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Deep in the Burbs

I’ve been wrestling with the first sermon in our new series A Deep Life all day. My problem is that I have SO MUCH to say that I’m afraid a) I will overwhelm people, and b) it will go too long. I am so excited about this series, because it hits the core of my passion. How we can have a deep life in the U.S. Middle Class Suburban context? This was, in fact, what my PhD dissertation was all about. I called it Deep in the Burbs. Check it out here if you want to go deep about going deep (see what I did there).

One of the struggles we have in our slice of society is the frenetic pace in which we run. Here is an excerpt from a previous post that captures the essence of our experience.

Our ninth grade confirmation students are early adolescent, middle class, suburbanites who live in a society that tells them, “You are the master of your own destiny. If you feel it, it’s true. If you work hard enough, you can be anything you want to be, because you deserve it.”

They live in a middle class world where they have enough money to have access to more information than any generation that has ever lived…combined…in the palm of their hand. They feel pressure to be involved in as many activities as possible in order to achieve as many merits as possible so that they can get scholarships to go to the college they want so they can be assured to get a job that will allow them to sustain their upwardly mobile suburban lifestyle and move further up the ladder than their parents (I hope that sentence made you tired).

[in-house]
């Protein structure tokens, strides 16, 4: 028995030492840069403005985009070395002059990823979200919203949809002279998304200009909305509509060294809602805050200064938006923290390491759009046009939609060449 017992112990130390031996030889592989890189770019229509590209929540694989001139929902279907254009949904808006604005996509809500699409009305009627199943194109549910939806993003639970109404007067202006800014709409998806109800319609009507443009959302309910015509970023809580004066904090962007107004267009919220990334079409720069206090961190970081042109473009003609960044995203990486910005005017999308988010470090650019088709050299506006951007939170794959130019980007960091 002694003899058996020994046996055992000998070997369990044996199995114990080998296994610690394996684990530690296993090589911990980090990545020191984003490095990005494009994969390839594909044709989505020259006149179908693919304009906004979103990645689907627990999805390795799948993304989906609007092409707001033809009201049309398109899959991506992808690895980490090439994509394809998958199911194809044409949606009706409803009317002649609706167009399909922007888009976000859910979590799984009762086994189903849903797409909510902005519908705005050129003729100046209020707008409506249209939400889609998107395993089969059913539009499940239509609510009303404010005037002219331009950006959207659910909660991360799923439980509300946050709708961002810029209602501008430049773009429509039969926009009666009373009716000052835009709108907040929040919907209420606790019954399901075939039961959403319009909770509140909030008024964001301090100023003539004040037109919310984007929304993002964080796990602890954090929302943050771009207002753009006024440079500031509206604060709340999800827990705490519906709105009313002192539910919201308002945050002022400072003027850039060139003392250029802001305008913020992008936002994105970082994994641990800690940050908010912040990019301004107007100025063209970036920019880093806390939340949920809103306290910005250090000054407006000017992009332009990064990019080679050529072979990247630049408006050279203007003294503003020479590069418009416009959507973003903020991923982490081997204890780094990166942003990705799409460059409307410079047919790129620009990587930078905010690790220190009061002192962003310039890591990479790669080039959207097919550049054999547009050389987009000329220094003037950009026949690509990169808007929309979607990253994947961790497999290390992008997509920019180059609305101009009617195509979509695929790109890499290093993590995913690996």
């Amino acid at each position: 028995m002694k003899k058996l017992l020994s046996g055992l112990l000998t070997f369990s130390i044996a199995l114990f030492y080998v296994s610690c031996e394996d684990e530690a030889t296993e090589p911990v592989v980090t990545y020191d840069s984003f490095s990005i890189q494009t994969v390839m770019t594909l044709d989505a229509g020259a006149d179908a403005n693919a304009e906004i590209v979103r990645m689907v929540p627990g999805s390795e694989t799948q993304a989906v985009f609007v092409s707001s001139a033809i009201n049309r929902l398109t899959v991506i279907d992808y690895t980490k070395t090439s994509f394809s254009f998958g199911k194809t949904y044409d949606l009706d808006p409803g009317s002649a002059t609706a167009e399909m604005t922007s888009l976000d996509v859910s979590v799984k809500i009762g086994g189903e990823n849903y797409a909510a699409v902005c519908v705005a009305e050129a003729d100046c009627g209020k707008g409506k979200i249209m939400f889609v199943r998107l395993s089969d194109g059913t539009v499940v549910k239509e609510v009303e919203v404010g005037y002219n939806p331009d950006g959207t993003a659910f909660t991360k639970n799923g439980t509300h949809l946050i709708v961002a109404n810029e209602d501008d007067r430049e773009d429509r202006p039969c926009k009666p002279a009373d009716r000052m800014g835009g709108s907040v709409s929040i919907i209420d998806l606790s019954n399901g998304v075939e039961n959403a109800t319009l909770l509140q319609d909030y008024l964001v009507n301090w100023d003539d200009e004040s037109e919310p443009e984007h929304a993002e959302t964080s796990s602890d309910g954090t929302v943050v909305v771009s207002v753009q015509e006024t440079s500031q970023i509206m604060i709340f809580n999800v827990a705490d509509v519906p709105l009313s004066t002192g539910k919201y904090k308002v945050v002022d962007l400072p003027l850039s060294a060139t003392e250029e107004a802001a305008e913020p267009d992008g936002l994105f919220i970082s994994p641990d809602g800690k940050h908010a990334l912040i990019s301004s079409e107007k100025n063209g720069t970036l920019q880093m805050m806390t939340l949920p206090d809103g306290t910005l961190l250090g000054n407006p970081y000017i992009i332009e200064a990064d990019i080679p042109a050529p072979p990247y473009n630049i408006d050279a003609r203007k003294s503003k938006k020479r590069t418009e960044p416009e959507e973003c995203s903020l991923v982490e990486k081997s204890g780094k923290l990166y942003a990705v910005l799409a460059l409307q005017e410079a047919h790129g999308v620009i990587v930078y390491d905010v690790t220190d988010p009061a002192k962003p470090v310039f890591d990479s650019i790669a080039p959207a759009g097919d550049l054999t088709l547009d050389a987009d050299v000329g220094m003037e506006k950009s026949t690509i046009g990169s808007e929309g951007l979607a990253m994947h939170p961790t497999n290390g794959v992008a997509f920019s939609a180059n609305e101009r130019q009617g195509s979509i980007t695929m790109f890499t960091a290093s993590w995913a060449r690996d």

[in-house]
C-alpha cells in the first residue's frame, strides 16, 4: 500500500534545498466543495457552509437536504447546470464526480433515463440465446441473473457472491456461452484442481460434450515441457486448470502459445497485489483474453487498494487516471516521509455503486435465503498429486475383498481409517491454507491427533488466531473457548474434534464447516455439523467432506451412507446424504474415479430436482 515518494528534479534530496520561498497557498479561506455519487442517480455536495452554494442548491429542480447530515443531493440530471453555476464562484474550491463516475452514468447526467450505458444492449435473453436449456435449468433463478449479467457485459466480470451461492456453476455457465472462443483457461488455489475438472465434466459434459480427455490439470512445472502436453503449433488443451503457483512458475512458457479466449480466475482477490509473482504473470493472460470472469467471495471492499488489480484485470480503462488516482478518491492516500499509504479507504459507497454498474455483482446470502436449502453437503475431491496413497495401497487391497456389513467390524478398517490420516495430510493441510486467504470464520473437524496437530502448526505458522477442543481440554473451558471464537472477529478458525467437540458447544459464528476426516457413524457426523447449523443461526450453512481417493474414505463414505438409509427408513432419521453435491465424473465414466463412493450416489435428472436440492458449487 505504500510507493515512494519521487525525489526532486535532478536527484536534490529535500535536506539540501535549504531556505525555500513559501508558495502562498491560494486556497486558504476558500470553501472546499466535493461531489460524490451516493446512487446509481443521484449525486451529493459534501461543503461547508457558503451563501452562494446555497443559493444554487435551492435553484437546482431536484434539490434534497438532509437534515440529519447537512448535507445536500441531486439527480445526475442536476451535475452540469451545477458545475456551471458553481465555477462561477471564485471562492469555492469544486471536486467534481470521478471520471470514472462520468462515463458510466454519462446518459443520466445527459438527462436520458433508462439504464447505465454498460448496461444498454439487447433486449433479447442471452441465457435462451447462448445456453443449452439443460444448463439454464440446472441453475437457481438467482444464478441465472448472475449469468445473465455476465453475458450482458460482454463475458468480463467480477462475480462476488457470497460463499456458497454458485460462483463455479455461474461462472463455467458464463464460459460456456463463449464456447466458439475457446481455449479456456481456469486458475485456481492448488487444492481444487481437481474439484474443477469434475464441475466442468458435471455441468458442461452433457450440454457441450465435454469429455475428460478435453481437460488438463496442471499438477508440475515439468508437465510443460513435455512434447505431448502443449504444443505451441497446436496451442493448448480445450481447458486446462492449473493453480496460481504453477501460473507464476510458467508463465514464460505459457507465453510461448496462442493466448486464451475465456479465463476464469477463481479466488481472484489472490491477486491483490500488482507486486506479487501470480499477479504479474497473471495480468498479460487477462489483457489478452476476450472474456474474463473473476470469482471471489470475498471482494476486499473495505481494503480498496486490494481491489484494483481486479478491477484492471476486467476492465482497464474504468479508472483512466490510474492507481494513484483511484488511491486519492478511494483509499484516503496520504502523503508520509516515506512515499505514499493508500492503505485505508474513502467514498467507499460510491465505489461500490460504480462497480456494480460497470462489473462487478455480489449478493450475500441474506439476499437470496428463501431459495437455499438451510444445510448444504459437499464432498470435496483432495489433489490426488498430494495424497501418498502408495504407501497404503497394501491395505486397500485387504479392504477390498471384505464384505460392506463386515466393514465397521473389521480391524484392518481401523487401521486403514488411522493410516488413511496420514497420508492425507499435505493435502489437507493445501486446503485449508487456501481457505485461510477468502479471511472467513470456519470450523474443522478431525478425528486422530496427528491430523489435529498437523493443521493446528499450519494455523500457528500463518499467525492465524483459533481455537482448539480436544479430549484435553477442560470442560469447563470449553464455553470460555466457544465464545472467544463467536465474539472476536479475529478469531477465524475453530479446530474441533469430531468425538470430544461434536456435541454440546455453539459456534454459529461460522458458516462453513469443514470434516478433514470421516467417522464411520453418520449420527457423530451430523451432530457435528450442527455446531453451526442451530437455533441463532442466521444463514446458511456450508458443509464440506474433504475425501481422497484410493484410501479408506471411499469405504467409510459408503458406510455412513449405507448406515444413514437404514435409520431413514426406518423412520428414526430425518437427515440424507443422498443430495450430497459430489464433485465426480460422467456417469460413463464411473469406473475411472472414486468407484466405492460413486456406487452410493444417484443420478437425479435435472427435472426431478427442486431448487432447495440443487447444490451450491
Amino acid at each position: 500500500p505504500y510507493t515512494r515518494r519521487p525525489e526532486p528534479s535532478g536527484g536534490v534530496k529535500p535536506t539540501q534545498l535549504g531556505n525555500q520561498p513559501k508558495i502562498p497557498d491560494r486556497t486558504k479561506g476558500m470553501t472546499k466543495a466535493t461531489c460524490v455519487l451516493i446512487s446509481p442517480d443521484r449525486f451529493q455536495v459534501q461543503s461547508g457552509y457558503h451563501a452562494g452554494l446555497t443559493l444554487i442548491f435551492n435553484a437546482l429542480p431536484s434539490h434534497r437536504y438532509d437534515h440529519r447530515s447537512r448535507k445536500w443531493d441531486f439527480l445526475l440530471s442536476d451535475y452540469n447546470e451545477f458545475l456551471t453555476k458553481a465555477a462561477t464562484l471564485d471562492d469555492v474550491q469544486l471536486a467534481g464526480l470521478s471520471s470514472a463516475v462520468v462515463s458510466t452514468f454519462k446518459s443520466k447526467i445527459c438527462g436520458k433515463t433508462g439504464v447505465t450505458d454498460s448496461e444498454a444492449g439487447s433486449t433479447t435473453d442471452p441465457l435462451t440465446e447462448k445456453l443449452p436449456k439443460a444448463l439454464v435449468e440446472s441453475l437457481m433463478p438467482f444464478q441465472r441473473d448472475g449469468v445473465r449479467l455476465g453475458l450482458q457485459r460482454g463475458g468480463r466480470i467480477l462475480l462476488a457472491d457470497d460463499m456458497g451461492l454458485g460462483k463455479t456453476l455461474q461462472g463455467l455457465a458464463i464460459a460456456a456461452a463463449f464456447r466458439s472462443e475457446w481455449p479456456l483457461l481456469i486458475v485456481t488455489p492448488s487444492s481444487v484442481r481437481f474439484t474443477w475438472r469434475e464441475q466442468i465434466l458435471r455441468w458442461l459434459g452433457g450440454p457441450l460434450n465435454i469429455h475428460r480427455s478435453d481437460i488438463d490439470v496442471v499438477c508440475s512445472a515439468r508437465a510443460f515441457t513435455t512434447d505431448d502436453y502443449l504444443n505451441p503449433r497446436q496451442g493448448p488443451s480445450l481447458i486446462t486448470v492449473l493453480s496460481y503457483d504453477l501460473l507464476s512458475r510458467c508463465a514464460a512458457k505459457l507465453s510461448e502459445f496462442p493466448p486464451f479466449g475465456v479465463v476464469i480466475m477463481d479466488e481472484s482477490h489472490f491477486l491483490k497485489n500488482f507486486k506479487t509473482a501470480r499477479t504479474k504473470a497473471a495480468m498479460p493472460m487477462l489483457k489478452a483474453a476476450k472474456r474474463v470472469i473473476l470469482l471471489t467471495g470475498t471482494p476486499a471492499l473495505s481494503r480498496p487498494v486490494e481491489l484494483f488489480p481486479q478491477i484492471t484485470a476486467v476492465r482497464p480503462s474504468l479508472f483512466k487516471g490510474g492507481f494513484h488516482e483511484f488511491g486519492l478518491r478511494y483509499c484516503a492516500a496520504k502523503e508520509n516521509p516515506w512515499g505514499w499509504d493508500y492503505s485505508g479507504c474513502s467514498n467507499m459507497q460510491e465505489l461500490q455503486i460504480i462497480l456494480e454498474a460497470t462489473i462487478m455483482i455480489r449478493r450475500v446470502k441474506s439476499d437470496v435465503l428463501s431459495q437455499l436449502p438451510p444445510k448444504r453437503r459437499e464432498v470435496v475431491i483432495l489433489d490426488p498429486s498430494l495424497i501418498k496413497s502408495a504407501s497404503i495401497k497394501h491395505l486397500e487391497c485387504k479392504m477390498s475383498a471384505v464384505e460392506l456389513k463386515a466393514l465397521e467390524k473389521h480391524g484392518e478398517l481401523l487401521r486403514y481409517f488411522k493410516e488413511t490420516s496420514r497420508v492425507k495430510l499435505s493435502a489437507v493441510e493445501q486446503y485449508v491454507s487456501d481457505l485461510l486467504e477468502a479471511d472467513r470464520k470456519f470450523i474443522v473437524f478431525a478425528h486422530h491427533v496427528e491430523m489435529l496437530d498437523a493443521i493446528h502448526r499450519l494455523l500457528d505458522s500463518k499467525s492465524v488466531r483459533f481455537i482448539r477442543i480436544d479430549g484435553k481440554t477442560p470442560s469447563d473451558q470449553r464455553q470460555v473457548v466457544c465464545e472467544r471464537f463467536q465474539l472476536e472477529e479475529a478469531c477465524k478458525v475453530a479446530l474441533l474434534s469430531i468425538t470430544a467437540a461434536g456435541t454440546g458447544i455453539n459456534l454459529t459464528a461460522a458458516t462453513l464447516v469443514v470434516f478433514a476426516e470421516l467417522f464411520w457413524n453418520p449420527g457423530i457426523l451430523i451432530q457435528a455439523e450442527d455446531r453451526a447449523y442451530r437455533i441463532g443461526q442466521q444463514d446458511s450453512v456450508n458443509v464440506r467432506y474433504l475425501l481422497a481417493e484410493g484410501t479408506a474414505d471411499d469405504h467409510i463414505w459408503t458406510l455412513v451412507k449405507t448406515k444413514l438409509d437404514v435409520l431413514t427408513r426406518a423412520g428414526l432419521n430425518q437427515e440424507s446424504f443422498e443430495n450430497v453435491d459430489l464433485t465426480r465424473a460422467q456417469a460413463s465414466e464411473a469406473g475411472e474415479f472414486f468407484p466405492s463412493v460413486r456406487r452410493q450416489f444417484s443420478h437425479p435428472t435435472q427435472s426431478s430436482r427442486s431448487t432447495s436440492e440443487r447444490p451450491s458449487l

They live in a suburban world where, most likely, both parents work and they have to be driven anywhere they want to go. That means parents are either a perpetual taxi service, constantly moving from one event to another, or the hormonal teen is left alone for long periods of time with access to internet and various mature media.

In other words, it is very challenging to be an adolescent, middle-class, suburbanite. Additionally, the story of the Bible seems to be a still small voice in a very loud culture that screams a different song.

How can we learn to slow down, and breathe deeply in the presence of God? What are your challenges in seeking A Deep Life?

 

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